I touched on this subject a bit last week, and I have been thinking a lot about it recently. Regarding health care reform, what is the worst-case scenario for both sides of the debate?
What is the worst-case scenario for opponents of health care reform? Assuming reform legislation is ultimately executed irresponsibly and incompetently, health care costs could actually end up staying as high as they are now, or even increasing. There may not be enough savings accrued from cracking down on waste and fraud and investing in information technology, prevention, pay-for-performance systems, and other measures that President Obama and Congressional Democrats have proposed. The alternative is new taxes.
Such taxes could take a number of forms. Income tax exclusion for employer-sponsored health insurance could be replaced with a tax deduction. The tax on cigarettes or alcohol or sugar-sweetened beverages could be increased. There could be a “play or pay” requirement on large employers, with a tax for not offering health insurance. Any way you look at it, the government would be taking more money from citizens in all of these cases. (Side note: I believe that disincentivizing unhealthy habits and behavior—possibly in the form of taxes—is a key solution to solving our nation’s high health care costs. Nutrition needs to be looked at more closely as an answer to health care problems, not just addressing the problems in an ad hoc manner.)
Now, you may be saying, “But taxes are not the worst case scenario! The government will pay people to have abortions! Illegal immigrants will get health care paid for by my tax dollars, and my grandma will be put to death by a government panel! You lie!” But don’t you have more important things to do than read my blog, Representative Wilson? Seriously though, none of those things are true.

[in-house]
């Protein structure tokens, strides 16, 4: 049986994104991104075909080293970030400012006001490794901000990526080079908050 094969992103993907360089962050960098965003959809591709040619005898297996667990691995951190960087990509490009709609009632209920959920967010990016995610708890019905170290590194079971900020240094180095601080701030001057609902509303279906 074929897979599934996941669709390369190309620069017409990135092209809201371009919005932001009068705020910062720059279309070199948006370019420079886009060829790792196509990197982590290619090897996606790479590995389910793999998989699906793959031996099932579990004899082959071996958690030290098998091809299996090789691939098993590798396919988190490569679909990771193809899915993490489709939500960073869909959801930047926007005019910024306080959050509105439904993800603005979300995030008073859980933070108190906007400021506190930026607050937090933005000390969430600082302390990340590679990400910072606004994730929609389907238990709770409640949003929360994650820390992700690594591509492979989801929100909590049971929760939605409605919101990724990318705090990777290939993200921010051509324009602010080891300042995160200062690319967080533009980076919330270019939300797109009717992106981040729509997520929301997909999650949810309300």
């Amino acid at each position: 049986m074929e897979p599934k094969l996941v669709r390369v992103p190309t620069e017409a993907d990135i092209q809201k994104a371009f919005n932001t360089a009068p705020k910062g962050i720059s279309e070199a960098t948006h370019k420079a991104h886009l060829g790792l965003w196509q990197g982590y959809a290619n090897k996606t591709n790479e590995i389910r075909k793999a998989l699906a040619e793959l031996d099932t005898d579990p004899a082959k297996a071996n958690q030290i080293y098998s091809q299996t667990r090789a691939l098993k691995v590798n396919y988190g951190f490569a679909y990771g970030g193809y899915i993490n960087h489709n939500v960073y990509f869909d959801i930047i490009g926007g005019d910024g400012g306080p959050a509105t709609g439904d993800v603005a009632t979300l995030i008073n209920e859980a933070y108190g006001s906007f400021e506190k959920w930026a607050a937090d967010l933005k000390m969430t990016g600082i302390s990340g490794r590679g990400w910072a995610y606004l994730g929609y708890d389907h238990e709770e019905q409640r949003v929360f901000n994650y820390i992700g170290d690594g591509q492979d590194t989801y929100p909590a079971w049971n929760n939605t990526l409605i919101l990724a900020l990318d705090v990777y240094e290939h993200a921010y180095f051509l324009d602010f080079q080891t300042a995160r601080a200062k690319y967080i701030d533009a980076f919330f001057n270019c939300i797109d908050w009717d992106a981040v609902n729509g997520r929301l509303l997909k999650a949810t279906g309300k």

So what’s the worst-case scenario for the other side of the debate? Well, 46 million Americans will still not have any health insurance. Health care costs will almost certainly continue to increase, which will cost Americans more money in the long run anyway. Key solutions like prevention measures will continue to go overlooked, and Americans will likely increase their susceptibility to obesity, diabetes, and heart disease.
And the bottom line in this entire debate, which no one seems to be talking about anymore: people will be left to fend for themselves when they are sick or injured, or will have to assume a financial burden with which they simply cannot cope. People will go without the treatment they need because they can’t afford it. People will remain injured or sick, and probably get worse. And people will die unnecessarily, simply because their government, whose role is supposed to be that of a guardian and helper, was not willing to protect or help them.
When worst-case scenarios are outlined honestly and juxtaposed like this, it becomes a no-brainer what the ultimate goal should be. Which is exactly why the talk of death panels, socialism, government takeovers, and Hitler have seized the public debate in our country. Because when thoughtful reason (not to mention compassion for one’s fellow citizens—isn’t that what patriotism is all about?) naturally incline voters in one direction, opponents have to combat it with sensationalism and lies.
Images: Obama and Kennedy (Change.org), Joe Wilson (Fox News), some asshole (CBS News)